Words have been eluding me lately, at least when it comes to environmental writing. So many hopes, since this blog was established in December 2006--so little comfort about the future of our planet today. Better activists than I am are toiling without letup, for tiny bits of progress. At the same time, exploitation of resources, of the natural world, and of human beings seems to be gathering momentum.
I can remember, back around 2006, thinking that the nations of the world had only a short while remaining of the degree of prosperity prevalent then, and that they needed to invest in reducing carbon emissions while they could. Waiting until the Third World rose out of poverty wasn't going to work. It had to rise out of poverty via a different path than fossil fuels, or at least by a variety of paths, or doom us all. Furthermore, once the world economy falls apart, it's a different game entirely... People will focus on survival, and so will I.
Back then I had visions of a rich elite living in artificially cooled clean air bubbles, while the masses of humanity tried to survive extreme climate conditions as their slaves. In a sense, that elite, that kind of social/economic stratification, exists today. It's ready to solidify as climate change progresses. It will be the eventual, inevitable future unless something changes that hasn't changed yet.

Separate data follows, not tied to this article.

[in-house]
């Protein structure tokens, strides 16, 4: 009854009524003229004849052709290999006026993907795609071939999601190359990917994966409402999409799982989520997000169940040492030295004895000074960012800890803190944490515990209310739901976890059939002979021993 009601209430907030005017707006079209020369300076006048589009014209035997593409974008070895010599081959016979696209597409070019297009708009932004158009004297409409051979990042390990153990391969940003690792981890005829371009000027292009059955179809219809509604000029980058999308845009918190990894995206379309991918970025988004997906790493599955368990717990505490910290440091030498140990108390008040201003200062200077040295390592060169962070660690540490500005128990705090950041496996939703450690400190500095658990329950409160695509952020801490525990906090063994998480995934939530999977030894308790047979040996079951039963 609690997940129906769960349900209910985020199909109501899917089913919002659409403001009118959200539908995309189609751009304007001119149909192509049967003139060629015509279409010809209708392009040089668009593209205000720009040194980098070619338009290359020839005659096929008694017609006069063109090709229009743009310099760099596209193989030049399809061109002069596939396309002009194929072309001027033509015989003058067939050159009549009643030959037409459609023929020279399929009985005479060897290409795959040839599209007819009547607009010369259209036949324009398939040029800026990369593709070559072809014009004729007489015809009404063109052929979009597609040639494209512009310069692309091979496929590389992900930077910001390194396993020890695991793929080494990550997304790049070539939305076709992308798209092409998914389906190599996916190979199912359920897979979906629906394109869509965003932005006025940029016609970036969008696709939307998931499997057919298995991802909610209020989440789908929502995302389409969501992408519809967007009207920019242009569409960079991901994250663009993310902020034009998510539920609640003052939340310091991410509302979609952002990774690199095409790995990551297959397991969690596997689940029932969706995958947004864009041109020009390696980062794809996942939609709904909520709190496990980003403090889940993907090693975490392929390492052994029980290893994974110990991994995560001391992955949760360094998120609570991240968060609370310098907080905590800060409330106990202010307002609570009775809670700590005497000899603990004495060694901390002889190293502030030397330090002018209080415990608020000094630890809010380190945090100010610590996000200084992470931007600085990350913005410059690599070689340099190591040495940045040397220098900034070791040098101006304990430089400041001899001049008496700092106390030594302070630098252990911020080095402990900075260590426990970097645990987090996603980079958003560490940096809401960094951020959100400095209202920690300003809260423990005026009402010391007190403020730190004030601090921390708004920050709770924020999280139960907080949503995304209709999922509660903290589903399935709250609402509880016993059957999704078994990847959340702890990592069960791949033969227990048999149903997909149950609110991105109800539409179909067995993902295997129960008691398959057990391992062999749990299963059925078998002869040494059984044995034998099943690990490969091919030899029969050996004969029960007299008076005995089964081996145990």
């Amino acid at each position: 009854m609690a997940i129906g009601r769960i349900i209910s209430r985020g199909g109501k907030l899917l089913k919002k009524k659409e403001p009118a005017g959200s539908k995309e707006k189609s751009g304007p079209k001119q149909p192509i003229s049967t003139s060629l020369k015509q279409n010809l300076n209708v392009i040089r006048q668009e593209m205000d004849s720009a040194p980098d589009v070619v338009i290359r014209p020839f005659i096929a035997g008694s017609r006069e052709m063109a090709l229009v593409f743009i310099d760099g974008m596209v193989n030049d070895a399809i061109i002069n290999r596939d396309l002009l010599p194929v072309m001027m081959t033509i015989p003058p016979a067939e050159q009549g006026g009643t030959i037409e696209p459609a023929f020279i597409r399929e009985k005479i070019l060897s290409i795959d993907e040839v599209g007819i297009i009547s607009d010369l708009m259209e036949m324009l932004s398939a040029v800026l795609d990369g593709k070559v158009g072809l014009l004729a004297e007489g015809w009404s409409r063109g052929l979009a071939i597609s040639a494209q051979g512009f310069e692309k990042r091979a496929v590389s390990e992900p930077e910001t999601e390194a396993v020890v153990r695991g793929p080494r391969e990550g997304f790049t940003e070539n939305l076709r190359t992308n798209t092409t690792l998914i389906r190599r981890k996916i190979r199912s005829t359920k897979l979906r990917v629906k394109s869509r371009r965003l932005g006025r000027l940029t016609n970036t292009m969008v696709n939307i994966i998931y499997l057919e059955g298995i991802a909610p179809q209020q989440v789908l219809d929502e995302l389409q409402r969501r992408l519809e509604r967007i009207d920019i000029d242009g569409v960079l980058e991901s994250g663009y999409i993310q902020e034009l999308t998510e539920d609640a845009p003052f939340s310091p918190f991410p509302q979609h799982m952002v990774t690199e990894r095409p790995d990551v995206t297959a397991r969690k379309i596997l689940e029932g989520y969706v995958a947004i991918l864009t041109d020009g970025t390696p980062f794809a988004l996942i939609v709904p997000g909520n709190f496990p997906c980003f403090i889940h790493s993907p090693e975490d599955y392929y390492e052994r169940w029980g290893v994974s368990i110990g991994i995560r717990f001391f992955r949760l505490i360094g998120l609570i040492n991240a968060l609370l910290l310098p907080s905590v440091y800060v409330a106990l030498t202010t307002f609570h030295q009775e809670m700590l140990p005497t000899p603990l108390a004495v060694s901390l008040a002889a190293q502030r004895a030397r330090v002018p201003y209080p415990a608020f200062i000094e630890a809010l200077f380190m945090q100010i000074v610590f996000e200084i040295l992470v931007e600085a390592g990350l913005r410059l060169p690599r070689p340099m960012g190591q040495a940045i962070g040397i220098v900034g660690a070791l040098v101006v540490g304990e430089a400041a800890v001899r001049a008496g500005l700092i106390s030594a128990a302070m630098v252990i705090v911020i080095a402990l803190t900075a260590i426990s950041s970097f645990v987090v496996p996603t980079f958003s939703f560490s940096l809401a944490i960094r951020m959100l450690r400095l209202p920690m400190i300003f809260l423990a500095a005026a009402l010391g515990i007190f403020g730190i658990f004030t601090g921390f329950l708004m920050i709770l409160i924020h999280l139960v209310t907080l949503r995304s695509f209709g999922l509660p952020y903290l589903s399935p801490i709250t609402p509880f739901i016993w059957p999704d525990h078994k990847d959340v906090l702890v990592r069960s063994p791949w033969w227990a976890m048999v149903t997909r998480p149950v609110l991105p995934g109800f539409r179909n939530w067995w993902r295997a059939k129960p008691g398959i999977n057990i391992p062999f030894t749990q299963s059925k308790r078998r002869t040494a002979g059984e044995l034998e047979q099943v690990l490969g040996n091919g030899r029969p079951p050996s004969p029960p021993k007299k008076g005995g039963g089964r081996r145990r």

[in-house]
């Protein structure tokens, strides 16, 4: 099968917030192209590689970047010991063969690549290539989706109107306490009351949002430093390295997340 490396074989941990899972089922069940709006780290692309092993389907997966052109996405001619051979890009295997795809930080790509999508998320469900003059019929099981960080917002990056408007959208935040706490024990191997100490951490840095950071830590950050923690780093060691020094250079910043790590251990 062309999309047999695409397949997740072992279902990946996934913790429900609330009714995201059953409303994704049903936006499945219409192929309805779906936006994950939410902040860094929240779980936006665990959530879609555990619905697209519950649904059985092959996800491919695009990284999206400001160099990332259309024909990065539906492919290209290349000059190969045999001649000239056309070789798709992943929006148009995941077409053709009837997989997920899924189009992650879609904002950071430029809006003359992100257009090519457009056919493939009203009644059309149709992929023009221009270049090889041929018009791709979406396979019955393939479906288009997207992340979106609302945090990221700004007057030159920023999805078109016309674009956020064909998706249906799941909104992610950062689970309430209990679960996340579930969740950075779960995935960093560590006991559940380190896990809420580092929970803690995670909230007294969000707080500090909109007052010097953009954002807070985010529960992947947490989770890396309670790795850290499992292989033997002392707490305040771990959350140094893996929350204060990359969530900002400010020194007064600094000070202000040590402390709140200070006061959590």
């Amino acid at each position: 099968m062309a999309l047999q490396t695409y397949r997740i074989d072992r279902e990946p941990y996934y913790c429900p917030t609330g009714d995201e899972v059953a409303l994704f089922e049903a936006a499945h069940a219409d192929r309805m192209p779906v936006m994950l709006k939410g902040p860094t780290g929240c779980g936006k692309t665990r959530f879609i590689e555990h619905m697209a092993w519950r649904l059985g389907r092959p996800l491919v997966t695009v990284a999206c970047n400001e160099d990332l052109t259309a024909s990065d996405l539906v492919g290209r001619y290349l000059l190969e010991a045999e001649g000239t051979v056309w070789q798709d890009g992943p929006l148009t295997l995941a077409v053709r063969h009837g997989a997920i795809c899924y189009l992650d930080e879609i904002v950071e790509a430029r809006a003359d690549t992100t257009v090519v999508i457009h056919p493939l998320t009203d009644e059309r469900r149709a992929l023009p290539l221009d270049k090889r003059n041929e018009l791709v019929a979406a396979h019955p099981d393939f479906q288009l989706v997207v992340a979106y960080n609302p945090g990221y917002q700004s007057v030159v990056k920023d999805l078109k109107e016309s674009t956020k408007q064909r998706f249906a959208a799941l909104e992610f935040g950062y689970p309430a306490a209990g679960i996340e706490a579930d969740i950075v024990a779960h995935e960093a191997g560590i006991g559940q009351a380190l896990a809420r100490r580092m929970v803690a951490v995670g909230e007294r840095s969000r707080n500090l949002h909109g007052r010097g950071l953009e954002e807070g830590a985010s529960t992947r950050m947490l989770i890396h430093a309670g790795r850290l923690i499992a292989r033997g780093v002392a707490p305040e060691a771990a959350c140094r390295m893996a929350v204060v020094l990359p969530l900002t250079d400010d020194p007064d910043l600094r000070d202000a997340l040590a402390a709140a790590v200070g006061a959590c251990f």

The Orwellian horrors of "1984" seem more applicable today than during the cold war, in a twisted and almost humorous sort of way. I grew up fearing bombs, then terrorists, but now that we are well into the Great Recession (or Lesser Depression, if you prefer), a new suite of fears has appeared to fester in my more mature and experienced brain. Are we going to repeat some variation of the disasters of 1930s and 40s? Perhaps the better question is not if but how many. Over just the span of a few years, it's not so hard to understand those times, thanks to the economics and politics of today, and the poison they bring forth in people.
Having been born during the Second World War, I grew up watching war and Holocaust films and hearing my elders speak in vague terms of life "during depression." I marveled that most of my parents' many siblings had only one child. What had caused that? I did not feel free to ask such a thing. I was a rare second child. Obviously, there was a lot my elders were not telling me. Whatever their deprivations or fears during the Depression or the war, they never shared that with us kids.
It was never supposed to happen again, after all.
The new year is about to dawn, and no doubt it will teach us many things.